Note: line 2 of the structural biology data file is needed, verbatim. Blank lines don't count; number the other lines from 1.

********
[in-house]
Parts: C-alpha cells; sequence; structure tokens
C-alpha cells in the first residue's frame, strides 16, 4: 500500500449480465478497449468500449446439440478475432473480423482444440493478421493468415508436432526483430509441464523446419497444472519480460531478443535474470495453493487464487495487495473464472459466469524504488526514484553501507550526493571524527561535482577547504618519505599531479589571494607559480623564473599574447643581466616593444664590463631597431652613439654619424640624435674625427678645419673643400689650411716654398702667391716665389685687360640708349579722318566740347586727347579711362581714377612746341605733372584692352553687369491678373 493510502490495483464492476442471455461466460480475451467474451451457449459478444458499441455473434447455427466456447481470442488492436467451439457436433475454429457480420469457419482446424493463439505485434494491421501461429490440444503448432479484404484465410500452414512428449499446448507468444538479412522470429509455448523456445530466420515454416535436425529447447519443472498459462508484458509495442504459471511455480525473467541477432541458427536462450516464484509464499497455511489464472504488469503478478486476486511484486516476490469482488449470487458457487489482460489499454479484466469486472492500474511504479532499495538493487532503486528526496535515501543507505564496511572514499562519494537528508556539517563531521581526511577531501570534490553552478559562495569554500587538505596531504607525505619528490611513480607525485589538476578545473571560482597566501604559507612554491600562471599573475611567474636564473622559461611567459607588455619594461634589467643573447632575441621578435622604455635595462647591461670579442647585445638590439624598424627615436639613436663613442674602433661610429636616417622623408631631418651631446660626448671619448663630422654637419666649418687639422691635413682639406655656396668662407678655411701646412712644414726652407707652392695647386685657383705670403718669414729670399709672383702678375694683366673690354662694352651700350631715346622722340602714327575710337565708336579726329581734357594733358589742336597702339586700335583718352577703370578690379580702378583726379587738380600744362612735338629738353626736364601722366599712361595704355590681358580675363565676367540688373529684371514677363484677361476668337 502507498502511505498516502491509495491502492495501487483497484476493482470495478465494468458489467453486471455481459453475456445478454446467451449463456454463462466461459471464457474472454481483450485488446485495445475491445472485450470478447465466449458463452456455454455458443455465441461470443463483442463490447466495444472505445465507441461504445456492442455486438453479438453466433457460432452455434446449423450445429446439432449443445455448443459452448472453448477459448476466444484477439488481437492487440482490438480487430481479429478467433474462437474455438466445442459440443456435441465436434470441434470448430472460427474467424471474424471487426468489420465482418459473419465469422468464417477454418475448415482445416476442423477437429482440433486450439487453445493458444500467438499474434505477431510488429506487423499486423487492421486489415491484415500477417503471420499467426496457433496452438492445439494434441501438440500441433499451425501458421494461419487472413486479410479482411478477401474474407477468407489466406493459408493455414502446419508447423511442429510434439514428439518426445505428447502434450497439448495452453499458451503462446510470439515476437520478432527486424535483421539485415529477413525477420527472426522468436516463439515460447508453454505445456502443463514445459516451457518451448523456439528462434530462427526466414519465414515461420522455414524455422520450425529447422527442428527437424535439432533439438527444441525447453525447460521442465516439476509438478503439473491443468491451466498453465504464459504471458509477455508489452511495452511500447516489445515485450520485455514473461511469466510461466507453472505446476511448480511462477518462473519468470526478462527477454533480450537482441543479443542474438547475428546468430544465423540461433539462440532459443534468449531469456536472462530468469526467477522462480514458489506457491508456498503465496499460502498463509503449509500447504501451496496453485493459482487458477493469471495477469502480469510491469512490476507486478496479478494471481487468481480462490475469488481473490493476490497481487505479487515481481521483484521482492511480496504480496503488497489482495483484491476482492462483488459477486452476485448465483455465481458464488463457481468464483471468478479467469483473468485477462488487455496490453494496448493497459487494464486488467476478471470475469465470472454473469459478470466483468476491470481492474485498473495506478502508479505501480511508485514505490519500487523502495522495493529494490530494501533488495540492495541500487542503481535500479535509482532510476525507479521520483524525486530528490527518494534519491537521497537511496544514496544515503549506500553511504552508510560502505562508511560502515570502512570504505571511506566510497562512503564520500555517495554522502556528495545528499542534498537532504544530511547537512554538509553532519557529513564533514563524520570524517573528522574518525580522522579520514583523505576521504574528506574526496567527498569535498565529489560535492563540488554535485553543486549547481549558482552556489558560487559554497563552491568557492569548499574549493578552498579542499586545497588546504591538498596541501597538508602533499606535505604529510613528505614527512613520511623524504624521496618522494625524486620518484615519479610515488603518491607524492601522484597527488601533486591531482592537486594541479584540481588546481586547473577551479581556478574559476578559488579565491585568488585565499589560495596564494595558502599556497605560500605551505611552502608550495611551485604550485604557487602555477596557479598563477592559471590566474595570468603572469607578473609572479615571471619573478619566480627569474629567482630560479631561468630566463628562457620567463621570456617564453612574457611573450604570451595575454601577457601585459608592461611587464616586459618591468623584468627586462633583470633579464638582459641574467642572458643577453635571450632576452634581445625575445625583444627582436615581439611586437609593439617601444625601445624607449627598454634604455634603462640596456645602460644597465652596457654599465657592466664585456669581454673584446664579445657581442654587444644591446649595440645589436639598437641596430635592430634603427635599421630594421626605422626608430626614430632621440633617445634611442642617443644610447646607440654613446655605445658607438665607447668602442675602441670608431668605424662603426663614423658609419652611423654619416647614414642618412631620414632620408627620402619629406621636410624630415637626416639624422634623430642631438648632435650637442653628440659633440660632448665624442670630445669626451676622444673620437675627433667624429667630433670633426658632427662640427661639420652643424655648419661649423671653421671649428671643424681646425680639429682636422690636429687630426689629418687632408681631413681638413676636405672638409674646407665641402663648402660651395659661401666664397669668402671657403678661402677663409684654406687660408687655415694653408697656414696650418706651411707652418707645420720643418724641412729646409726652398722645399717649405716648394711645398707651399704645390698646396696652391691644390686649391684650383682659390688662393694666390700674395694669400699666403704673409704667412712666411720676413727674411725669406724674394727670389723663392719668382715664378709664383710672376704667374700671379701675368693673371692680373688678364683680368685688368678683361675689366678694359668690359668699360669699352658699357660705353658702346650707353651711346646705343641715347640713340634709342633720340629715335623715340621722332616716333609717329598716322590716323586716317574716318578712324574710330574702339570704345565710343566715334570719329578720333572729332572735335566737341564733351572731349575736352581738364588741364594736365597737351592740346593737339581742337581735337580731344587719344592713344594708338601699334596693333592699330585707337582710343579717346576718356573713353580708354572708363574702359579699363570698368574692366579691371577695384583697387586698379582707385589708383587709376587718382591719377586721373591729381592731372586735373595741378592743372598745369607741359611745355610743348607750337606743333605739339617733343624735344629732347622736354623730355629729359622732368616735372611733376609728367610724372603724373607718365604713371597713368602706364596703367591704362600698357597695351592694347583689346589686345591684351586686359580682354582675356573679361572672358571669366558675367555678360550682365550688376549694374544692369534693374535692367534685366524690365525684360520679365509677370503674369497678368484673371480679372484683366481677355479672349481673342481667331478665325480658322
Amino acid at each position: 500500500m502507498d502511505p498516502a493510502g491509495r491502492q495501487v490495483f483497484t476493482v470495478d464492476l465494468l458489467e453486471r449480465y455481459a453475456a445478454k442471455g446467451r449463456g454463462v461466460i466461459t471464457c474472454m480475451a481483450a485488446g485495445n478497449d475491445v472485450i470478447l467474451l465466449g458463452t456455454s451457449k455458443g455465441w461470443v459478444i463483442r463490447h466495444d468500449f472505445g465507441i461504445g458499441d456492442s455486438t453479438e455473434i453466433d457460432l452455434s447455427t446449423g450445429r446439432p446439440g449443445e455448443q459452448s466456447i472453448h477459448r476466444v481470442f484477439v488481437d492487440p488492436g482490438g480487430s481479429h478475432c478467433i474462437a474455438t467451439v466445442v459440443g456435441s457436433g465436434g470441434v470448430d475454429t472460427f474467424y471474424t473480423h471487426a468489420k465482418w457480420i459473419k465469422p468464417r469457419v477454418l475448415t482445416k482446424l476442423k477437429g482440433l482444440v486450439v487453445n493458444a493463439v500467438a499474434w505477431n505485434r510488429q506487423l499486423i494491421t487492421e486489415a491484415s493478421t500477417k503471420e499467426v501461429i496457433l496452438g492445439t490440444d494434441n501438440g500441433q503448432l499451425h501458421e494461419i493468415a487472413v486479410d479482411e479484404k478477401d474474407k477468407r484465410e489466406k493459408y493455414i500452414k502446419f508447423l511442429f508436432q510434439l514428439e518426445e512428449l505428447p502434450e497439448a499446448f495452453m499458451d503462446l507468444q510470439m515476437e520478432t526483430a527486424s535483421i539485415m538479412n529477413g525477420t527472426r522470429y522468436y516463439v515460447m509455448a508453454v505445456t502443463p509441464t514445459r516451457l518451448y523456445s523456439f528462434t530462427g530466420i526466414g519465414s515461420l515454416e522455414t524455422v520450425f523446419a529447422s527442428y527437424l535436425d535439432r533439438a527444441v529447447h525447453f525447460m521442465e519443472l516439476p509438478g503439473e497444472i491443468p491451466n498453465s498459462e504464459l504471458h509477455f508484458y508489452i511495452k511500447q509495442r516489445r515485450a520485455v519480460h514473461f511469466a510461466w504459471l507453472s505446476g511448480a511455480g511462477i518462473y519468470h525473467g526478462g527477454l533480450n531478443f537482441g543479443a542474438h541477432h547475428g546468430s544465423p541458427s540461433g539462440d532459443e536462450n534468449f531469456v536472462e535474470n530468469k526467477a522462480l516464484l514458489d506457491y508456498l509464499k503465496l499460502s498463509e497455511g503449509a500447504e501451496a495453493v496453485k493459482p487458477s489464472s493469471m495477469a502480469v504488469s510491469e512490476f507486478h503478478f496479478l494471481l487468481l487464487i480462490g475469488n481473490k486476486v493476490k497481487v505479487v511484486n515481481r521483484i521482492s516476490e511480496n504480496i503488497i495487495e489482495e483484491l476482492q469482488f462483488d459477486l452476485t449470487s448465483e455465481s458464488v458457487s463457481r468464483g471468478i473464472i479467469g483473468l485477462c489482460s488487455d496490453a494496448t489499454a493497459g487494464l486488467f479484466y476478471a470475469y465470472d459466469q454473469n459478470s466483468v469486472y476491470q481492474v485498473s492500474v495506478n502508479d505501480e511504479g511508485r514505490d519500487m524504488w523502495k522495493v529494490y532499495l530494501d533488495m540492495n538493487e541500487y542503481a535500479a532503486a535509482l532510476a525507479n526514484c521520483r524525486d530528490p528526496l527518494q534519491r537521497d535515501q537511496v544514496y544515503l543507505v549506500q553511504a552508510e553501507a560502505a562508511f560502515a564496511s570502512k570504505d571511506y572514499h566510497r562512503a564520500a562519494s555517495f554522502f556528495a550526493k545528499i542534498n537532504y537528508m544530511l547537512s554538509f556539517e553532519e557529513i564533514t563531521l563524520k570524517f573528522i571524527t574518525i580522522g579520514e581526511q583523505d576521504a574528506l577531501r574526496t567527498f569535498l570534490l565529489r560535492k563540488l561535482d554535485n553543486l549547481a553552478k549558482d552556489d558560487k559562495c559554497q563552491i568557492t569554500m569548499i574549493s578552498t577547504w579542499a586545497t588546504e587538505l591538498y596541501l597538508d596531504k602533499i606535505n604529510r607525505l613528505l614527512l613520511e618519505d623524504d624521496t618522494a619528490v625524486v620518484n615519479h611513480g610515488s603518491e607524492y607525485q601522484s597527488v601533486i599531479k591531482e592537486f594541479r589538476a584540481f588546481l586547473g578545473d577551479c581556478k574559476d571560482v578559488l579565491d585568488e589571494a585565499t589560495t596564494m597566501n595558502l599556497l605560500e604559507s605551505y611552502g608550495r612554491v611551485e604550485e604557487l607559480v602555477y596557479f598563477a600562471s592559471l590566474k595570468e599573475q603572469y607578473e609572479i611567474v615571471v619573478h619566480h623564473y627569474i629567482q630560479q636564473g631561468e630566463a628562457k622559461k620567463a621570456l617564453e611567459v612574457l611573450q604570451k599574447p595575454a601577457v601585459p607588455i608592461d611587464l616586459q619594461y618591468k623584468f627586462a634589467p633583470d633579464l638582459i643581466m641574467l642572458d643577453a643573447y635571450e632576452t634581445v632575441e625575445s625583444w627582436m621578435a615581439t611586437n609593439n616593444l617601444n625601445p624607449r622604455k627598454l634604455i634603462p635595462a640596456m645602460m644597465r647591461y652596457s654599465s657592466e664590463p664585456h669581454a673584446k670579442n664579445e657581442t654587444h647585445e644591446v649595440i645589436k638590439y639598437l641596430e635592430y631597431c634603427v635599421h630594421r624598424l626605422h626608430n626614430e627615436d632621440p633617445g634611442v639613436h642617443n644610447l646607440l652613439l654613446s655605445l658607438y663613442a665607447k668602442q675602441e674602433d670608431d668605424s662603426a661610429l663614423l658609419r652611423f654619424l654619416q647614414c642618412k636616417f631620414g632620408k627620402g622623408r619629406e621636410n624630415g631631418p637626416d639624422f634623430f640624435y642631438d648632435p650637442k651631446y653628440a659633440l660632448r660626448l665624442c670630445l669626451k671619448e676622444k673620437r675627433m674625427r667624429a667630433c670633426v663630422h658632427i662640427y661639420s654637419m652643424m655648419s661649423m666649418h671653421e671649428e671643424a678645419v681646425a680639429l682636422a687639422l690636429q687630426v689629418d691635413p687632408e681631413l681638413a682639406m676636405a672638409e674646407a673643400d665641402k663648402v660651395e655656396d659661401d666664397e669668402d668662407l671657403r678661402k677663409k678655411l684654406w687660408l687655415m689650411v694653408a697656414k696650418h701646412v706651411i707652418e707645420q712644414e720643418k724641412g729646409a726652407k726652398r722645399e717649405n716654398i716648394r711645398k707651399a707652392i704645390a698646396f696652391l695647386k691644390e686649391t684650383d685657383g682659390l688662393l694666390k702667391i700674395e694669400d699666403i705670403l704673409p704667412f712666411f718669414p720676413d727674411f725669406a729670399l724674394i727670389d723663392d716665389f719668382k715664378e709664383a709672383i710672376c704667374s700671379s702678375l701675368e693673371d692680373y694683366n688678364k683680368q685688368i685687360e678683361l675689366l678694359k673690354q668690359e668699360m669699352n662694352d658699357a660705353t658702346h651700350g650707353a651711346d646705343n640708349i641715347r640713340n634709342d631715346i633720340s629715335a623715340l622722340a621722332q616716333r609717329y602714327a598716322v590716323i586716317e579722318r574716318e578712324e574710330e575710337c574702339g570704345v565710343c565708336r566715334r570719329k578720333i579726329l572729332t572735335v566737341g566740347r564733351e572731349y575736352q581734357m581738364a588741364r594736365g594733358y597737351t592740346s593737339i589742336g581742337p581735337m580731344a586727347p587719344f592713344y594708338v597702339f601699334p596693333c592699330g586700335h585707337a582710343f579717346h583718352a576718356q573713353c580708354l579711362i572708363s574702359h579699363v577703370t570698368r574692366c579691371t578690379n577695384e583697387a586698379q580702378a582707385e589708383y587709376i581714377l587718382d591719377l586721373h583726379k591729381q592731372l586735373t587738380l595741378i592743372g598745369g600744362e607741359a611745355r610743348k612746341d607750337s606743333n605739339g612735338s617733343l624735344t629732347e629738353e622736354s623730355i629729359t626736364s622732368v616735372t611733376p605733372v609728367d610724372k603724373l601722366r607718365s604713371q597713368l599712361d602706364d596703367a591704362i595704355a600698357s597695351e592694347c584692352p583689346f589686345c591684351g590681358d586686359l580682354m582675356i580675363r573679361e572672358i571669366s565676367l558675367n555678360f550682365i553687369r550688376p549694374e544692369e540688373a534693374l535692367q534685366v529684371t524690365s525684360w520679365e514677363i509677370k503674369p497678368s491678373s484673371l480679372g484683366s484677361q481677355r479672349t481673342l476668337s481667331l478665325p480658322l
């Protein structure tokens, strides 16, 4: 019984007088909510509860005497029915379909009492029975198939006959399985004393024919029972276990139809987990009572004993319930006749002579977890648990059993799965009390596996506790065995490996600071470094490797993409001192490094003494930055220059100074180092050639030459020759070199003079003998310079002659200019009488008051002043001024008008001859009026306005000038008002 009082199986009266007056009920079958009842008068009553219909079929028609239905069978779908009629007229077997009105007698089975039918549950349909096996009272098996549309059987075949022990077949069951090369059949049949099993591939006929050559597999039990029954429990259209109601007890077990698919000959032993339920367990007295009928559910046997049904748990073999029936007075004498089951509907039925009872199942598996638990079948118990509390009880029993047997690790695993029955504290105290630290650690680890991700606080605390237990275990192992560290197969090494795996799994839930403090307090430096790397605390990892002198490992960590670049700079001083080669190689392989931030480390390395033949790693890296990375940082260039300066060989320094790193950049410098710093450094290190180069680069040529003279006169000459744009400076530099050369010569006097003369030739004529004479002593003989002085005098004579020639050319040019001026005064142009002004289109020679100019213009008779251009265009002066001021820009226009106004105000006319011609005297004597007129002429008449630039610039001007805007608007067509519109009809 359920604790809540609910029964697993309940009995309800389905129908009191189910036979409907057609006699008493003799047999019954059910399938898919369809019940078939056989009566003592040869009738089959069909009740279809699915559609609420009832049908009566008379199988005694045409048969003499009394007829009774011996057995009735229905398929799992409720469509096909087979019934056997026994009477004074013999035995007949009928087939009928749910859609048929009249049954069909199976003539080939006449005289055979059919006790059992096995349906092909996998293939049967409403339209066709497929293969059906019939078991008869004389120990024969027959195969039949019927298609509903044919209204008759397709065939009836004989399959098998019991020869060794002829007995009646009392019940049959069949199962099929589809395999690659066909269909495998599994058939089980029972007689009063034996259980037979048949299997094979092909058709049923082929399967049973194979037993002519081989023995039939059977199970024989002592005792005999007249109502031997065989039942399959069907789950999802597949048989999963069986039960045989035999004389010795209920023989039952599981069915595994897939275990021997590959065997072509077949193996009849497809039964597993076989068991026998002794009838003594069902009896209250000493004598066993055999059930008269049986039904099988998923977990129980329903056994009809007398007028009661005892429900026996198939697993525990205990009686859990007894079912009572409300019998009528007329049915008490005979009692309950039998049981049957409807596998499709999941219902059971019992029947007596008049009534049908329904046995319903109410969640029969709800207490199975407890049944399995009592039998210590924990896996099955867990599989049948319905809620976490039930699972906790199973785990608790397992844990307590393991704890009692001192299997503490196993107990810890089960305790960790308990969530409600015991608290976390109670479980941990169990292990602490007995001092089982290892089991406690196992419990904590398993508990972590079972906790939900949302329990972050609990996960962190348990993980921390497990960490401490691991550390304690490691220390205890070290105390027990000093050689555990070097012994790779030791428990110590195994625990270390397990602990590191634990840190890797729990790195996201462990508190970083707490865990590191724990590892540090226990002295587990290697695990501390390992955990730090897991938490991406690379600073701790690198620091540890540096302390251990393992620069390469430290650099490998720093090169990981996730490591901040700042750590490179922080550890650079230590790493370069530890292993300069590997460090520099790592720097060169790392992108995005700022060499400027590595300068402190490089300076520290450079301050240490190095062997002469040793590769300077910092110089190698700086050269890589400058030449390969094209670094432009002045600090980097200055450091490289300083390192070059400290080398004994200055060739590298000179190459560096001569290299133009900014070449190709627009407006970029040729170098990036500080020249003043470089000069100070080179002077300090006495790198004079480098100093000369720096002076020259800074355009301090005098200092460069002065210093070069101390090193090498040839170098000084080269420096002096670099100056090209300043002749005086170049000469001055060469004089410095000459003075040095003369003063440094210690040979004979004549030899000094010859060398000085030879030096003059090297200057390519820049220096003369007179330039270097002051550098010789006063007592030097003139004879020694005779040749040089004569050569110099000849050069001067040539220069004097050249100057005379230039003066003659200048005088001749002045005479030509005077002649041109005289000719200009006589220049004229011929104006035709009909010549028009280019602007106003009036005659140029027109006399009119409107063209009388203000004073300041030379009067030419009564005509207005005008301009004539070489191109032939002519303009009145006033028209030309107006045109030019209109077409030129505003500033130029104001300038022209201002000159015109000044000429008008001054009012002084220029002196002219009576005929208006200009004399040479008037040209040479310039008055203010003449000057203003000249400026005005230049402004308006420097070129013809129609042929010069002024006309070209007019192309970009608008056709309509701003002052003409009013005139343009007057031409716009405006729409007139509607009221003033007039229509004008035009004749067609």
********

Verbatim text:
Parts: C-alpha cells; sequence; structure tokens